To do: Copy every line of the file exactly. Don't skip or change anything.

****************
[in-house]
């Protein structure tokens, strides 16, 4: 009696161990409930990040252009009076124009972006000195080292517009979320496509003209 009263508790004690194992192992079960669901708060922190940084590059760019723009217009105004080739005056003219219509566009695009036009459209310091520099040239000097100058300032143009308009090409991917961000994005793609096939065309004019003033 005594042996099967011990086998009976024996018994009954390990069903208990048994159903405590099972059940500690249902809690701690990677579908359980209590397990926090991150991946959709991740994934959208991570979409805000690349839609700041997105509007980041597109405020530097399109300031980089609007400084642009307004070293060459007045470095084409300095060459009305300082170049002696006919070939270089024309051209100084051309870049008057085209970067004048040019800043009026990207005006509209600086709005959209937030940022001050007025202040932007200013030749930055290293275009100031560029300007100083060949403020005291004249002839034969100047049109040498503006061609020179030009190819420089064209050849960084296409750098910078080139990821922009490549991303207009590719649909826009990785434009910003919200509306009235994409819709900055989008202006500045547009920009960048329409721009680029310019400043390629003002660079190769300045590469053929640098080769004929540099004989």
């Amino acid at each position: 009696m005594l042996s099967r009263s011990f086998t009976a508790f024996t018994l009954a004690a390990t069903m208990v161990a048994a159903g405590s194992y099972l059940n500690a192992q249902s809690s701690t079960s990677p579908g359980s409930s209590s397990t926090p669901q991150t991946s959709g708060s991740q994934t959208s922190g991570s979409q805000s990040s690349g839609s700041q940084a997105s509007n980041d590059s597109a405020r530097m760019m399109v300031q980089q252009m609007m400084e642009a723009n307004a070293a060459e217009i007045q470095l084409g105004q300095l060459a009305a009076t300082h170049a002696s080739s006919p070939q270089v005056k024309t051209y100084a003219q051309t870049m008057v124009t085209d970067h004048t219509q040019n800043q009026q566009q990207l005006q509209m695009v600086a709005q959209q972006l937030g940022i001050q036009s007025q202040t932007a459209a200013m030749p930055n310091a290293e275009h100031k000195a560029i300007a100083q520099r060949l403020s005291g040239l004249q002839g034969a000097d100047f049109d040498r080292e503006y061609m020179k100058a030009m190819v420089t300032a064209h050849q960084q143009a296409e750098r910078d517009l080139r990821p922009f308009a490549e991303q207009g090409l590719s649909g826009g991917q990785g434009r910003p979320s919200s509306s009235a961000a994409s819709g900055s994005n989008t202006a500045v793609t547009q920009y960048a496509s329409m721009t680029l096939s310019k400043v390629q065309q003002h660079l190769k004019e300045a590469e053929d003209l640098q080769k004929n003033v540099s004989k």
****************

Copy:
[in-house]
């Protein structure tokens, strides 16, 4: 009696161990409930990040252009009076124009972006000195080292517009979320496509003209 009263508790004690194992192992079960669901708060922190940084590059760019723009217009105004080739005056003219219509566009695009036009459209310091520099040239000097100058300032143009308009090409991917961000994005793609096939065309004019003033 005594042996099967011990086998009976024996018994009954390990069903208990048994159903405590099972059940500690249902809690701690990677579908359980209590397990926090991150991946959709991740994934959208991570979409805000690349839609700041997105509007980041597109405020530097399109300031980089609007400084642009307004070293060459007045470095084409300095060459009305300082170049002696006919070939270089024309051209100084051309870049008057085209970067004048040019800043009026990207005006509209600086709005959209937030940022001050007025202040932007200013030749930055290293275009100031560029300007100083060949403020005291004249002839034969100047049109040498503006061609020179030009190819420089064209050849960084296409750098910078080139990821922009490549991303207009590719649909826009990785434009910003919200509306009235994409819709900055989008202006500045547009920009960048329409721009680029310019400043390629003002660079190769300045590469053929640098080769004929540099004989």
């Amino acid at each position: 009696m005594l042996s099967r009263s011990f086998t009976a508790f024996t018994l009954a004690a390990t069903m208990v161990a048994a159903g405590s194992y099972l059940n500690a192992q249902s809690s701690t079960s990677p579908g359980s409930s209590s397990t926090p669901q991150t991946s959709g708060s991740q994934t959208s922190g991570s979409q805000s990040s690349g839609s700041q940084a997105s509007n980041d590059s597109a405020r530097m760019m399109v300031q980089q252009m609007m400084e642009a723009n307004a070293a060459e217009i007045q470095l084409g105004q300095l060459a009305a009076t300082h170049a002696s080739s006919p070939q270089v005056k024309t051209y100084a003219q051309t870049m008057v124009t085209d970067h004048t219509q040019n800043q009026q566009q990207l005006q509209m695009v600086a709005q959209q972006l937030g940022i001050q036009s007025q202040t932007a459209a200013m030749p930055n310091a290293e275009h100031k000195a560029i300007a100083q520099r060949l403020s005291g040239l004249q002839g034969a000097d100047f049109d040498r080292e503006y061609m020179k100058a030009m190819v420089t300032a064209h050849q960084q143009a296409e750098r910078d517009l080139r990821p922009f308009a490549e991303q207009g090409l590719s649909g826009g991917q990785g434009r910003p979320s919200s509306s009235a961000a994409s819709g900055s994005n989008t202006a500045v793609t547009q920009y960048a496509s329409m721009t680029l096939s310019k400043v390629q065309q003002h660079l190769k004019e300045a590469e053929d003209l640098q080769k004929n003033v540099s004989k």